- Another popular donation is eye-glasses. But after factoring in the cost of weeding out scratched lenses, and finding the right lens for the right child, it turns out it’d just be cheaper to buy poor children new glasses.
- Estimates indicate that 60%-90% of all physical donations are discarded. Charities would much prefer cash donations that they can deploy in the most impactful way.
- School shootings also tend to cause a surge in the number of people donating blood. But blood has a shelf-life of about six weeks, and a lot of it ultimately goes to waste.
- Donating after a national tragedy has the unfortunate consequence of convincing people that their civic duty is complete, causing a dangerous drop in the amount of blood donated in the weeks and months after a tragedy.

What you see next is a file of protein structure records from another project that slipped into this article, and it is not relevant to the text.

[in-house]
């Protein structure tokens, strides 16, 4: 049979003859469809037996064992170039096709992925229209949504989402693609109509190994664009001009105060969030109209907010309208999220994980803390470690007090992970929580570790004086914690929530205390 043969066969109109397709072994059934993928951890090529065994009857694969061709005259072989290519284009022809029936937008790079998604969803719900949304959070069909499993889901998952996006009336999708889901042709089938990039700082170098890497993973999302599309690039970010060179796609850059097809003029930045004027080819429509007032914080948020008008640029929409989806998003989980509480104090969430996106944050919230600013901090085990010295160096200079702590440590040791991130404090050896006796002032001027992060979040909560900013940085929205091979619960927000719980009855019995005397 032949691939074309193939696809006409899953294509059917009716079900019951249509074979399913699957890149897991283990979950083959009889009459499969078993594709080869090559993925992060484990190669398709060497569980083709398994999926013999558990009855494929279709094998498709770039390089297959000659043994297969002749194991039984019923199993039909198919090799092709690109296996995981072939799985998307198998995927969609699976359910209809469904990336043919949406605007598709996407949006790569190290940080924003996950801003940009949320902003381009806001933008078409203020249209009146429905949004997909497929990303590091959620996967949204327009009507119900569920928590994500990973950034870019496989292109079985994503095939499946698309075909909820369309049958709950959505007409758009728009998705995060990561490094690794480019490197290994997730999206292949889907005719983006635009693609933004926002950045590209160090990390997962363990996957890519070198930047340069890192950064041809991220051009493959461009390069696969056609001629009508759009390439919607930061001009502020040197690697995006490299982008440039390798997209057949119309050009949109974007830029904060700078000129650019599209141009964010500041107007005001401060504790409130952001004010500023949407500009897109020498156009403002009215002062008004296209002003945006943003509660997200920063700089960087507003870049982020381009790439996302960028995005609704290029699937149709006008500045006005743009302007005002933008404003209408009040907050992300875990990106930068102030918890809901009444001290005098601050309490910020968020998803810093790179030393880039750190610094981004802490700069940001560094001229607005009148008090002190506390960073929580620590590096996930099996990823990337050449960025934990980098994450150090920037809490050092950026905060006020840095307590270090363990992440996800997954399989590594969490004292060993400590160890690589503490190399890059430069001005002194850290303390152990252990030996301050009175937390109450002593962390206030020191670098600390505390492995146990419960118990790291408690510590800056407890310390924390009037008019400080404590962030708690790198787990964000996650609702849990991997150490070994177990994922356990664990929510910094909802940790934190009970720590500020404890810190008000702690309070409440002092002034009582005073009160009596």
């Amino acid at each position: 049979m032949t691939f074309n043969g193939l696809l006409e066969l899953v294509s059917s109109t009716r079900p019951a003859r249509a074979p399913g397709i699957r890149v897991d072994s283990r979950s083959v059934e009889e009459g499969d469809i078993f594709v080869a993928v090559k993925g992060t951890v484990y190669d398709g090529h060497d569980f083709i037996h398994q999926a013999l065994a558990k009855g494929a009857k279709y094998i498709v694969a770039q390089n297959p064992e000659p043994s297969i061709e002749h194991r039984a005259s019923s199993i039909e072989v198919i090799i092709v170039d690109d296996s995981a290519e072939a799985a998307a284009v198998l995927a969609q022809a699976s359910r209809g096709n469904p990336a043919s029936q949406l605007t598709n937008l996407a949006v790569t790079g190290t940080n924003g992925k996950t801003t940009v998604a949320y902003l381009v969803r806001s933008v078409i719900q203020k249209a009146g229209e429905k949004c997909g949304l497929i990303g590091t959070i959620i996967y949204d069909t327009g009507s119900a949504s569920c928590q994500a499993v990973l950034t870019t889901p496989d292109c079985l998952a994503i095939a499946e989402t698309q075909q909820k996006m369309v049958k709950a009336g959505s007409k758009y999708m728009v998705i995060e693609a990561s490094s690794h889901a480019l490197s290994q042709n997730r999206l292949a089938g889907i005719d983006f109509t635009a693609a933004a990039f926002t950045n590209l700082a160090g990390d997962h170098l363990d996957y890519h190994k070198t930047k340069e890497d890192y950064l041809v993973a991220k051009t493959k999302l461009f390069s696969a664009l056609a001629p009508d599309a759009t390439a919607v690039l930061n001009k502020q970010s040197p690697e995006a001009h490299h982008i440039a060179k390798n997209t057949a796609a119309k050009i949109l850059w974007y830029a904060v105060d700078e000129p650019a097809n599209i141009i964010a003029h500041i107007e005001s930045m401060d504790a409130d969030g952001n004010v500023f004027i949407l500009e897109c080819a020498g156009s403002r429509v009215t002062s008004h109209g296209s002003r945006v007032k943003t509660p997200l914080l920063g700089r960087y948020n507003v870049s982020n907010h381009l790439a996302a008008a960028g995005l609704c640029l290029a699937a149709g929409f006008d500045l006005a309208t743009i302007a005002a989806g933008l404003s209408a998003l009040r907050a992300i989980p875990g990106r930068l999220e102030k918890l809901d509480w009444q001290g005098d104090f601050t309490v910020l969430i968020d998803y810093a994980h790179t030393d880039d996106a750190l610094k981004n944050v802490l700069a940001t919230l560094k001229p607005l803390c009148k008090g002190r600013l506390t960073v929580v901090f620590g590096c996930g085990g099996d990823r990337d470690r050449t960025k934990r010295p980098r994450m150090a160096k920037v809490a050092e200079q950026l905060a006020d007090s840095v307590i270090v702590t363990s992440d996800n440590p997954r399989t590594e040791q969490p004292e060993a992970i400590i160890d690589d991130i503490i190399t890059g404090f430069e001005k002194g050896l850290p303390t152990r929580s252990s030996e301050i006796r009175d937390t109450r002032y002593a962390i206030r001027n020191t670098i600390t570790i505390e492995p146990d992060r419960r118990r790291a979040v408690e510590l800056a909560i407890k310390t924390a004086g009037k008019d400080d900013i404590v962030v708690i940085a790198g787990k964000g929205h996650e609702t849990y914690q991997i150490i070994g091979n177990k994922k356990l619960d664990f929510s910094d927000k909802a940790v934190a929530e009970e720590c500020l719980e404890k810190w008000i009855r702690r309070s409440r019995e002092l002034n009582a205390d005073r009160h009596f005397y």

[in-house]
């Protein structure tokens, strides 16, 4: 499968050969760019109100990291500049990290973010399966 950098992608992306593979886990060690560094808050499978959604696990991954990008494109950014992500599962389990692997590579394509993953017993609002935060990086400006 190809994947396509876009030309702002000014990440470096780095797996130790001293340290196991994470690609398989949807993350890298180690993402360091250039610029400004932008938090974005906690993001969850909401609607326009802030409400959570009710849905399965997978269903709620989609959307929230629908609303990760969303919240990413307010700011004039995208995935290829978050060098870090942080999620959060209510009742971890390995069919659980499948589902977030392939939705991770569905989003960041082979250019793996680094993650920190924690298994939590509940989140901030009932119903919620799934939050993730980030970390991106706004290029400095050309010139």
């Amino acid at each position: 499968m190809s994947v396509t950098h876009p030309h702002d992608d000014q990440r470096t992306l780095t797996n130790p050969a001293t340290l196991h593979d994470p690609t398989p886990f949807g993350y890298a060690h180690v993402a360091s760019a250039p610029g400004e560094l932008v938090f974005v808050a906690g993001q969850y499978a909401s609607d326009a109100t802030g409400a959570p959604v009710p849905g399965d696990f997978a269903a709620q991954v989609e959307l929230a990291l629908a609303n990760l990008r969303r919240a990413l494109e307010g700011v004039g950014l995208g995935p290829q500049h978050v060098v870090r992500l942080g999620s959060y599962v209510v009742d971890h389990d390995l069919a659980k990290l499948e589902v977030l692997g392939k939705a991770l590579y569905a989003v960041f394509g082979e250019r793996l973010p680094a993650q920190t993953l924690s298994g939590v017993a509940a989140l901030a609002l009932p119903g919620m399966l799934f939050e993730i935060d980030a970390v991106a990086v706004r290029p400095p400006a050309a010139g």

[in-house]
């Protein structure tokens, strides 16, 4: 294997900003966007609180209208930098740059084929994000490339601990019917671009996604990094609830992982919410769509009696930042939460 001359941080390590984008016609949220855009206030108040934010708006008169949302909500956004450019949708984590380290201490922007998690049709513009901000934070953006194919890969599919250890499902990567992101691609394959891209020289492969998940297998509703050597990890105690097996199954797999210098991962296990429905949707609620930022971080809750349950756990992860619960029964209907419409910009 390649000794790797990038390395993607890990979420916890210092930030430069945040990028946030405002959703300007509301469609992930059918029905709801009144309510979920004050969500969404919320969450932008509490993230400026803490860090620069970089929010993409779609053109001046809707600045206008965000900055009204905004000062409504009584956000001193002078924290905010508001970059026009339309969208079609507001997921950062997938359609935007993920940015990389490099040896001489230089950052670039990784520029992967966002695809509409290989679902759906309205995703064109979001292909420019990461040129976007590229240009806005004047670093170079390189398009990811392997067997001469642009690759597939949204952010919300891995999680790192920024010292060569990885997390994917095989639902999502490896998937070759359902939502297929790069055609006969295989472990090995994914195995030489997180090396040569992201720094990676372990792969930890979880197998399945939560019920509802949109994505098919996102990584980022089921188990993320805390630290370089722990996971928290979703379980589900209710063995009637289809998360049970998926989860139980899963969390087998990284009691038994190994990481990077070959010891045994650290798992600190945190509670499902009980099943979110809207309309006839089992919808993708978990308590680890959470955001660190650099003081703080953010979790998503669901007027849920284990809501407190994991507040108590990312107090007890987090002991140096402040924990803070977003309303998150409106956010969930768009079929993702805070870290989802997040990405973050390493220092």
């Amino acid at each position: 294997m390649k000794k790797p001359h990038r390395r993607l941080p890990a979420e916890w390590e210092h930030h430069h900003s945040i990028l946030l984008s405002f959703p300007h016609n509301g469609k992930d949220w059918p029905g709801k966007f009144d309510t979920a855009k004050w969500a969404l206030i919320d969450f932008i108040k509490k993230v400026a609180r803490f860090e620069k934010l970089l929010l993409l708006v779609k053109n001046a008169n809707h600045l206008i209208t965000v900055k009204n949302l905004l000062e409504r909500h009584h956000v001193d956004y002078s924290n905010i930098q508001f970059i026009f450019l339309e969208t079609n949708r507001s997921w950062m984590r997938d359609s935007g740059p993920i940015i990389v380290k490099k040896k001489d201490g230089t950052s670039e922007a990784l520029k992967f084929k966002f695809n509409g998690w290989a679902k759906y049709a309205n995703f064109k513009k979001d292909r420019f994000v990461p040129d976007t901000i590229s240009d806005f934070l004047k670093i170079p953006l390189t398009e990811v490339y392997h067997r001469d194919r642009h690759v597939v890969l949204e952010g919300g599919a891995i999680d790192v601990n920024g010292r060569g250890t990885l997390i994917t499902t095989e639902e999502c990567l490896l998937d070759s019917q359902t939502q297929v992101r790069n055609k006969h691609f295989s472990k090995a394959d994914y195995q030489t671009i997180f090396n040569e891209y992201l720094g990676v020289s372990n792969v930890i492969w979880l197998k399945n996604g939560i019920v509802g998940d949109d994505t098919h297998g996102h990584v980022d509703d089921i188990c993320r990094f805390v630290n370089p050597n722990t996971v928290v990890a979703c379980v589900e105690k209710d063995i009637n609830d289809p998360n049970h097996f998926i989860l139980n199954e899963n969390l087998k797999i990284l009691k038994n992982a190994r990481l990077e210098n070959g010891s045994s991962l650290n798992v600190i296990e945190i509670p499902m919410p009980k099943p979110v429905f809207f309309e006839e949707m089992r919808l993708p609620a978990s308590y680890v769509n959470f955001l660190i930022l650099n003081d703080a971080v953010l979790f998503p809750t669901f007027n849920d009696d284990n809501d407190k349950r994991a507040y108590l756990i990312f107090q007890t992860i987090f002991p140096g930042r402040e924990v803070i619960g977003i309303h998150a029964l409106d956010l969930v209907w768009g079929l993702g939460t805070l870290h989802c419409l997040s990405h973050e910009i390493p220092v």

Read other unintended blind spots when it comes to donating to charity on Cracked.
November 27, 2016 in Daily Bulletin
Will Buckley wrote about a (almost certainly spurious) quirk of American elections:
- In the 18 Presidential contests since World War 2, the better golfer has emerged victorious most times.
- Truman and Carter are the exceptions.
- The Bushes – which got two shots at the Presidency – were especially fond of the sport. Bush senior’s father was President of the United States Golf Association.
- Trump, for his part, has golf courses around the world and is an avid player of the sport. Clinton is said to be an inconsistent putter.
- Given that it’s going to be tough for democrats to find a better golfer than the current President-elect to run in 2020, if the relationship holds, we’re in for eight years of President Trump.